A bottleneck in career opportunitiesA good reputation as a scholar is no guarantee of a future professorship, however. No other European country has so few academics employed in permanent positions as does Germany. Experts are even talking about a "bottleneck" with respect to the job market for PhDs. "Anyone who does not manage to make the leap into a professorship is often caught between two stools," says Huber.
After 10 years in academia and already in their mid-40s, applicants are not particularly attractive to industry, and permanent appointments to junior faculty positions are rare. Tenured professor or bust? This is rarely the case in other countries. "In the USA, the tenure track system offers junior academics good jobs, with the prospect of permanent positions. Opportunities like these are rare in Germany, however," says Pongratz. In the UK and France, as well, the lecturer and maitre de conferences are both respectable positions open to scholars without the equivalent of the German post-doctoral degree (Habilitation).
Recent studies on the consequences of this imbalance in Germany have found that it is becoming increasingly difficult to find suitable candidates for postdoctoral positions in the country. Around 70,000 postdoc positions currently remain unfilled. The alternatives - in other words, a job at an academic institution abroad or a switch to industry - are simply more attractive for candidates with great potential.
Funding, better working conditions, and new positionsRecently, however, these problems have been attracting attention in Germany, as well. "Change is on the horizon," confirms Huber. "Funding for research has been increased, working conditions are being improved, and new positions, such as junior research group leader and junior professor, have been created."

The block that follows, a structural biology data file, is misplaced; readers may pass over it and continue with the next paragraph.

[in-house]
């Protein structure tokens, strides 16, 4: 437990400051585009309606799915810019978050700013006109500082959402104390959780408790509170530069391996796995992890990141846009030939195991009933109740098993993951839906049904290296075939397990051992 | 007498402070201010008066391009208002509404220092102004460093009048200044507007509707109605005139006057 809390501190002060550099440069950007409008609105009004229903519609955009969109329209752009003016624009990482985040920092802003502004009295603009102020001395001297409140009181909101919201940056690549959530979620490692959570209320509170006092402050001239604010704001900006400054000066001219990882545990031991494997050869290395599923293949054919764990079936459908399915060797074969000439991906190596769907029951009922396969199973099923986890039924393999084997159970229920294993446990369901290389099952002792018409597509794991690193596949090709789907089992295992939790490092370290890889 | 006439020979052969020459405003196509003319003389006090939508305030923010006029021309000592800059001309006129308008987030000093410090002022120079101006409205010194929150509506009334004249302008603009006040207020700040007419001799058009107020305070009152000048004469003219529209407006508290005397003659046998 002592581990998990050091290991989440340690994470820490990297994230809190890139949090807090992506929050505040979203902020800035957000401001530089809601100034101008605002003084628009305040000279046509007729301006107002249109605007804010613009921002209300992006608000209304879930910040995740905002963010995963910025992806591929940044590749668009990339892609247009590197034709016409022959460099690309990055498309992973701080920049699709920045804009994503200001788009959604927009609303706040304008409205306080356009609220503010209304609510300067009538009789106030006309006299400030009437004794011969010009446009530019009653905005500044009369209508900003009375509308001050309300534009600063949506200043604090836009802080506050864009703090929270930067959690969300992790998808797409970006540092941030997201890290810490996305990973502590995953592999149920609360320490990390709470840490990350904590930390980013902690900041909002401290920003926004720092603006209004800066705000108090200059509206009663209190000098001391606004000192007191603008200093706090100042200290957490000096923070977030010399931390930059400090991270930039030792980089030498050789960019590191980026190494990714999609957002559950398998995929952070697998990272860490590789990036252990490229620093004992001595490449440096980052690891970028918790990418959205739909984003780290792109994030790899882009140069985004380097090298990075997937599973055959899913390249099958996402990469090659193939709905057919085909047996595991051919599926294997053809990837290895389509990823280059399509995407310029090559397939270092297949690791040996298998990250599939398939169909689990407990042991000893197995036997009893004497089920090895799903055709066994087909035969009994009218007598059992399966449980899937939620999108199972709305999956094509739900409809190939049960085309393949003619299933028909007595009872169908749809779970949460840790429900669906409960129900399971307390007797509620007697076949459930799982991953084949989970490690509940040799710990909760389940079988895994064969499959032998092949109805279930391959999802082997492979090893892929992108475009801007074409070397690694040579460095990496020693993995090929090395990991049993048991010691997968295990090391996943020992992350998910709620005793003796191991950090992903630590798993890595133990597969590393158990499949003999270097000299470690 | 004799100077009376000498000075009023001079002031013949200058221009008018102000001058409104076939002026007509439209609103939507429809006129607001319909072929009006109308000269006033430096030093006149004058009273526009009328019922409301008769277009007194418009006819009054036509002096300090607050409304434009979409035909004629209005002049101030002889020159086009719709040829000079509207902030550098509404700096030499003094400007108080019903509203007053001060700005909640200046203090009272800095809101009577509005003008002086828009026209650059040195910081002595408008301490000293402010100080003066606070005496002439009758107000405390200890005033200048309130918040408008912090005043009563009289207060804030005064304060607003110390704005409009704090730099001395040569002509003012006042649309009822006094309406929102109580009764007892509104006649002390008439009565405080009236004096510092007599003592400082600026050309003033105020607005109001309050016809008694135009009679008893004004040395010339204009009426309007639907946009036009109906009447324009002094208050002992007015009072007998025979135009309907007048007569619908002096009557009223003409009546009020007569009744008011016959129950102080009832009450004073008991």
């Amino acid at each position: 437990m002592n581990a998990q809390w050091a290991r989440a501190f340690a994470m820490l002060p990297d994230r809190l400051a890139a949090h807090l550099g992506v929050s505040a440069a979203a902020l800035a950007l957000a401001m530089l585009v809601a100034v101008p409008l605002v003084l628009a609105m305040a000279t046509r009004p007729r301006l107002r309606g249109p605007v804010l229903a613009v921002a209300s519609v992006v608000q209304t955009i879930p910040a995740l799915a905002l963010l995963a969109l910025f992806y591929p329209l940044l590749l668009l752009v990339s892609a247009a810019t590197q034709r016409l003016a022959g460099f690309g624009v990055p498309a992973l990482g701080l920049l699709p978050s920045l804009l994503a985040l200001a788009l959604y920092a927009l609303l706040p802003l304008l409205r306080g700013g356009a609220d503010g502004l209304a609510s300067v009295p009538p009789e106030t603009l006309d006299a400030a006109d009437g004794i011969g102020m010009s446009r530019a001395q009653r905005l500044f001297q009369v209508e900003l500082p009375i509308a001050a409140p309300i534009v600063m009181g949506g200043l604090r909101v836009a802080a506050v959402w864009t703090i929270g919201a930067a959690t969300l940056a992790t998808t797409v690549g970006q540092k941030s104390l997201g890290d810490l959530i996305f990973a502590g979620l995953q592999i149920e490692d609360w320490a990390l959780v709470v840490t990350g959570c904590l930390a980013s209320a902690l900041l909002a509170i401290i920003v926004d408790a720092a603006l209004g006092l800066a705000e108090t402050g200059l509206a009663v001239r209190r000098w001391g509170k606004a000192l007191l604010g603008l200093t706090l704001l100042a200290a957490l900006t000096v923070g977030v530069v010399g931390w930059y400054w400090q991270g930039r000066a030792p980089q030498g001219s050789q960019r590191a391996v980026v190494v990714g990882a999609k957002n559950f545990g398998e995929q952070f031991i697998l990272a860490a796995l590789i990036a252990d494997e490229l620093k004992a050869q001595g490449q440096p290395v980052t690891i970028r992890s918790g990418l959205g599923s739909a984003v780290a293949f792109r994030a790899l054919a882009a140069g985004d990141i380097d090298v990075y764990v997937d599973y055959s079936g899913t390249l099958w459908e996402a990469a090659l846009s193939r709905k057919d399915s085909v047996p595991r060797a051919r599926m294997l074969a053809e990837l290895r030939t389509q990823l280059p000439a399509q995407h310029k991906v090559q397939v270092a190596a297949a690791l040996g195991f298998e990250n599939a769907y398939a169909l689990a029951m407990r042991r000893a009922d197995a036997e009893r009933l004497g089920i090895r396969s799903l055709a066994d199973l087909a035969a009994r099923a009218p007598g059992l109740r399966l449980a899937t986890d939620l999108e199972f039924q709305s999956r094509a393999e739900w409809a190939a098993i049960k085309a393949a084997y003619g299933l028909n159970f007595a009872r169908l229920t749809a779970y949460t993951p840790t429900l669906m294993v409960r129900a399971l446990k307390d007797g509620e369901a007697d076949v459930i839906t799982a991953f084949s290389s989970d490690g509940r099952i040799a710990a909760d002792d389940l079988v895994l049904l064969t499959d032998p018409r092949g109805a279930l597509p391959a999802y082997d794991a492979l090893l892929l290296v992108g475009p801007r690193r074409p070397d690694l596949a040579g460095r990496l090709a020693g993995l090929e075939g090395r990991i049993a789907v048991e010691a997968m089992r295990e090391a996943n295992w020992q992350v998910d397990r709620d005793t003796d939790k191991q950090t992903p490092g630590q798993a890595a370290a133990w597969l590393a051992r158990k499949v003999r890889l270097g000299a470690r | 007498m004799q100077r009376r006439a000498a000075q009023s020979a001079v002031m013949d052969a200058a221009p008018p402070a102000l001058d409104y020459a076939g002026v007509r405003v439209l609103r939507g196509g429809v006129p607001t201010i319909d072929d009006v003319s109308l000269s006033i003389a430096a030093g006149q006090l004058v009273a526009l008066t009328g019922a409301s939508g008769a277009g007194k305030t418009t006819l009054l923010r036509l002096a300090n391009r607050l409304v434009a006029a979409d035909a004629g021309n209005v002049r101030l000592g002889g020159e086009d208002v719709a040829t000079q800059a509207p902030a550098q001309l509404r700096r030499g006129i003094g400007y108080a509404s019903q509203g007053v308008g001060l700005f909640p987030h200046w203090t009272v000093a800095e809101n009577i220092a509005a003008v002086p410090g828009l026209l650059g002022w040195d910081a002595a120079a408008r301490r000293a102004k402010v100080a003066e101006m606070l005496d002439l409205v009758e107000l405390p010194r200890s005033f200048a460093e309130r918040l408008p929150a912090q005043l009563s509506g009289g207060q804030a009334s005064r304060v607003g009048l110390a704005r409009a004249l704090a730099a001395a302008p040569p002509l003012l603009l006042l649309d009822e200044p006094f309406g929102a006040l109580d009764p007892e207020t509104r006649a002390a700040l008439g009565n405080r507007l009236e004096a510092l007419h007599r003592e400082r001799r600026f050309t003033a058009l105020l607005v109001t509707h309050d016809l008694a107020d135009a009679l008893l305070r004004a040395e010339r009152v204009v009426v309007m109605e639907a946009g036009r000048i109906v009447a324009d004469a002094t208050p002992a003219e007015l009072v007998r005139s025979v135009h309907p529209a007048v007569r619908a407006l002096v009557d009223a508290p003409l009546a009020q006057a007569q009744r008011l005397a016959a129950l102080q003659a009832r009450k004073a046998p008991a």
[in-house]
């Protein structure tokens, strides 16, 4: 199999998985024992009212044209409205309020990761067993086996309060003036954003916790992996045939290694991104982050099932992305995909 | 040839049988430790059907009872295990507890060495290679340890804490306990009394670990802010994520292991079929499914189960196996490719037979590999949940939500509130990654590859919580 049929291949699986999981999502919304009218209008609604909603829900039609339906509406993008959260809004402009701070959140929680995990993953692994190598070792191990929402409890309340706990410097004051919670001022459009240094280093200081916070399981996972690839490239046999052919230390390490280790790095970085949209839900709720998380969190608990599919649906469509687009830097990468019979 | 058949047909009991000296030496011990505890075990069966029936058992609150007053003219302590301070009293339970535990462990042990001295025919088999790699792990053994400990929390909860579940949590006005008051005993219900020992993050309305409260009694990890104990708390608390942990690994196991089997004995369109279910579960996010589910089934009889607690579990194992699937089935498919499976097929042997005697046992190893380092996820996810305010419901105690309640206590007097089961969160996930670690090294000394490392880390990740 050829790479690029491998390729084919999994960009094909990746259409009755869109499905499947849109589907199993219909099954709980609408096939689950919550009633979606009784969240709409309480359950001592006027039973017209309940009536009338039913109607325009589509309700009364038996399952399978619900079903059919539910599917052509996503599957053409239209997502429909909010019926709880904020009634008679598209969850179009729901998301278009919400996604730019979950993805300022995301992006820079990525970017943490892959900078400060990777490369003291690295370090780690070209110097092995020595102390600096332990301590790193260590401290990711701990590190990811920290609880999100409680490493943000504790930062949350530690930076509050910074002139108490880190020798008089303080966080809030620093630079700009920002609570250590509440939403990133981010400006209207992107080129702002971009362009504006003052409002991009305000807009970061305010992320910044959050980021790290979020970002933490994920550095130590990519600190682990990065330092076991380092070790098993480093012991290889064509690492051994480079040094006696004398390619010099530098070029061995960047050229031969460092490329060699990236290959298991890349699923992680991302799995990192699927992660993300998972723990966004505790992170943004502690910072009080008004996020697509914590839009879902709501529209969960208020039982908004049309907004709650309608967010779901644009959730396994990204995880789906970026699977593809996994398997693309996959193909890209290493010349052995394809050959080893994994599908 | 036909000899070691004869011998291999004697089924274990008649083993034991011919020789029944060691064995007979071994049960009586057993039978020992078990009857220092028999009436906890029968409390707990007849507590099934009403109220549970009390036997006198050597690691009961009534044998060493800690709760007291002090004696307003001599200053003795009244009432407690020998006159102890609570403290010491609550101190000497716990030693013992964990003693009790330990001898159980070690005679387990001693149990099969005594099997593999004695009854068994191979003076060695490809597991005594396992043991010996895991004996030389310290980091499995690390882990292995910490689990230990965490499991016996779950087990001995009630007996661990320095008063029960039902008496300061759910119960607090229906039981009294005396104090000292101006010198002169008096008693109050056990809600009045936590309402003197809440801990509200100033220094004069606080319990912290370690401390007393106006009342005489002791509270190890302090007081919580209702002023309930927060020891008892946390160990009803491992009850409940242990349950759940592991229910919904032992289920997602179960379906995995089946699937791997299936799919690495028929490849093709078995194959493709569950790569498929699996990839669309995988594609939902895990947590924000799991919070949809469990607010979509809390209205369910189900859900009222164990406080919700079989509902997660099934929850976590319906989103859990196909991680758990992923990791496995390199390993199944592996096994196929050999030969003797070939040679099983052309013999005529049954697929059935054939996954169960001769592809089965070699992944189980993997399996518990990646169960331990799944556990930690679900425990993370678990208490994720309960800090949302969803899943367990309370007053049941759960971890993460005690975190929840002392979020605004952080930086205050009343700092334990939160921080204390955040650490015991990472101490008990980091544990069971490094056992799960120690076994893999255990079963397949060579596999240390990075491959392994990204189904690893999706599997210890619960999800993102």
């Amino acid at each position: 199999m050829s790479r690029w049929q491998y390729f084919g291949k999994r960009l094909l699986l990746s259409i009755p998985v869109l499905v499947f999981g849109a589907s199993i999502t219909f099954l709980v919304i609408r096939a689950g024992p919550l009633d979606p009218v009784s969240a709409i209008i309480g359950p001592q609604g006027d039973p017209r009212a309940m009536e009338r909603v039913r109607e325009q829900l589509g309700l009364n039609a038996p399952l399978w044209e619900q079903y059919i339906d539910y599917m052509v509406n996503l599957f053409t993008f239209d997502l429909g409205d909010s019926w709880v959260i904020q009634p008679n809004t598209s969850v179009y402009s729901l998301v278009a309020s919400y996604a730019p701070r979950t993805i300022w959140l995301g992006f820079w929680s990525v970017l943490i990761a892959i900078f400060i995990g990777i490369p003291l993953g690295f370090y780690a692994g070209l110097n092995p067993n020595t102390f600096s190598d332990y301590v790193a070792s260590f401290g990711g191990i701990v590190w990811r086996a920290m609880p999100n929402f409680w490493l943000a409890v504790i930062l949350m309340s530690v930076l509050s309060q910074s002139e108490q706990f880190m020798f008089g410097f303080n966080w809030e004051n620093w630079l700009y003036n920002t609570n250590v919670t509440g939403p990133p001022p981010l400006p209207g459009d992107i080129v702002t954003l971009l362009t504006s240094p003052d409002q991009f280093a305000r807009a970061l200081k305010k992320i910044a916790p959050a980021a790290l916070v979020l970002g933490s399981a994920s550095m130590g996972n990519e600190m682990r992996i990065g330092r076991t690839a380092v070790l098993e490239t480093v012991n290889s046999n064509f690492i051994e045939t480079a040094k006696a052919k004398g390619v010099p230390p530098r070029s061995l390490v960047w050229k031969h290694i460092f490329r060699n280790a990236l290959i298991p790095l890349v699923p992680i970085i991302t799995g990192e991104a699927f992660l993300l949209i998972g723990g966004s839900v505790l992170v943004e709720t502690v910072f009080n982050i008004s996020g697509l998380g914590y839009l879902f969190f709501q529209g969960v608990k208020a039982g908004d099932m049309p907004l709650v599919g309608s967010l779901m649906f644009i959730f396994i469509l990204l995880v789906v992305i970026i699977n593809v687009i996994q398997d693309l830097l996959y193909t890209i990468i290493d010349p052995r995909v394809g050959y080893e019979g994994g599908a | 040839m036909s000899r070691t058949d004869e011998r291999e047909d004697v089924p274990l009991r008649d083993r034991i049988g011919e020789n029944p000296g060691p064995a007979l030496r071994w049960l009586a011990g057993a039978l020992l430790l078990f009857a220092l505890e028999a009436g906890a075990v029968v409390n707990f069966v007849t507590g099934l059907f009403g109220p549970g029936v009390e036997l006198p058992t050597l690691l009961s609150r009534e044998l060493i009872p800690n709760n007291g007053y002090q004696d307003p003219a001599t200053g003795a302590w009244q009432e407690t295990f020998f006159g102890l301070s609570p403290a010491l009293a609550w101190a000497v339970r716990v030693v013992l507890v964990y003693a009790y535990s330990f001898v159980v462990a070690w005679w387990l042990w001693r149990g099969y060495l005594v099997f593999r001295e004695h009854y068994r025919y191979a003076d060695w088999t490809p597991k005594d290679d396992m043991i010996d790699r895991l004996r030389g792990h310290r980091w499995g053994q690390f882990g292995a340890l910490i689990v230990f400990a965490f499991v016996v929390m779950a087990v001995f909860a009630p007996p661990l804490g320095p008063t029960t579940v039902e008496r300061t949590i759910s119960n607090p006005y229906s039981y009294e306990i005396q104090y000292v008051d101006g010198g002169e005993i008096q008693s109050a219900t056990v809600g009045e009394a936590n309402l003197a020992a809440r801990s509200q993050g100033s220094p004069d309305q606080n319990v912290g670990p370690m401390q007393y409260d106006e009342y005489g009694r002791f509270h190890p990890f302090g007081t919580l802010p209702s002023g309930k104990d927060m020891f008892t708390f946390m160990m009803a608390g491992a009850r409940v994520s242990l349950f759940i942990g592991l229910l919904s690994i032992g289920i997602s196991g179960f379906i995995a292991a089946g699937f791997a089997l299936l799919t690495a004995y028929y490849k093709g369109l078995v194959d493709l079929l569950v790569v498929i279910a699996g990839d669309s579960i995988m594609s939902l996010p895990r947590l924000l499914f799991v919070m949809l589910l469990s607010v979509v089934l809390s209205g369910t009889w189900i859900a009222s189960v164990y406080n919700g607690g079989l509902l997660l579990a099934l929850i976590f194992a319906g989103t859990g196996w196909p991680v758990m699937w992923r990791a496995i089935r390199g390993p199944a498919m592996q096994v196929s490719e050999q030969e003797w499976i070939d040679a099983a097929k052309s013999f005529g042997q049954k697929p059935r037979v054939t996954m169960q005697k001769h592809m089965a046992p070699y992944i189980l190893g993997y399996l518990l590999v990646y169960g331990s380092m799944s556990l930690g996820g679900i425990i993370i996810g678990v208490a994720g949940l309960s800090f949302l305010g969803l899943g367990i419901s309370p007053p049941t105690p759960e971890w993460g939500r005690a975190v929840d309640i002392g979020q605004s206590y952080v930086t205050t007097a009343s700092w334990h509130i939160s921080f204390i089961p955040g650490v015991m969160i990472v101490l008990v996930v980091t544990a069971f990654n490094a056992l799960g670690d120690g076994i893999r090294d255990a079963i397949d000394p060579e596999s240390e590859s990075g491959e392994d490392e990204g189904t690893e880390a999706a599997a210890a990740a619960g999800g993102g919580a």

Economic crisis halts the brain drainCounterintuitive as it may seem, the international economic crisis has spurred a bit of a turn-around. Weighed down by national debts, neighbouring European countries, such as Spain, Portugal, and Greece, are slashing their higher education budgets. Even the USA is no longer the land of milk and honey that it once was for young scholars. Budget reductions and job cuts have become part of everyday life there too.
Thanks to its reputation as a stable economic power, the focus is once again on Germany as an important centre of research, and the country can look forward to an increase in popularity among postdocs from all over the world. Pongratz has rejected offers from American institutions and has returned to the Max Planck Institute in Hamburg. It is a decision that the 31-year-old does not regret.
"I'm conducting research on fascinating subjects and working with colleagues who are at the forefront of climate research internationally. I find the working conditions and infrastructure at the Max Planck Institute to be ideal." But it was not only work-related factors that influenced her decision to return. "I feel culturally connected to my homeland, of course. Such considerations have also played an important role in my choice of career path."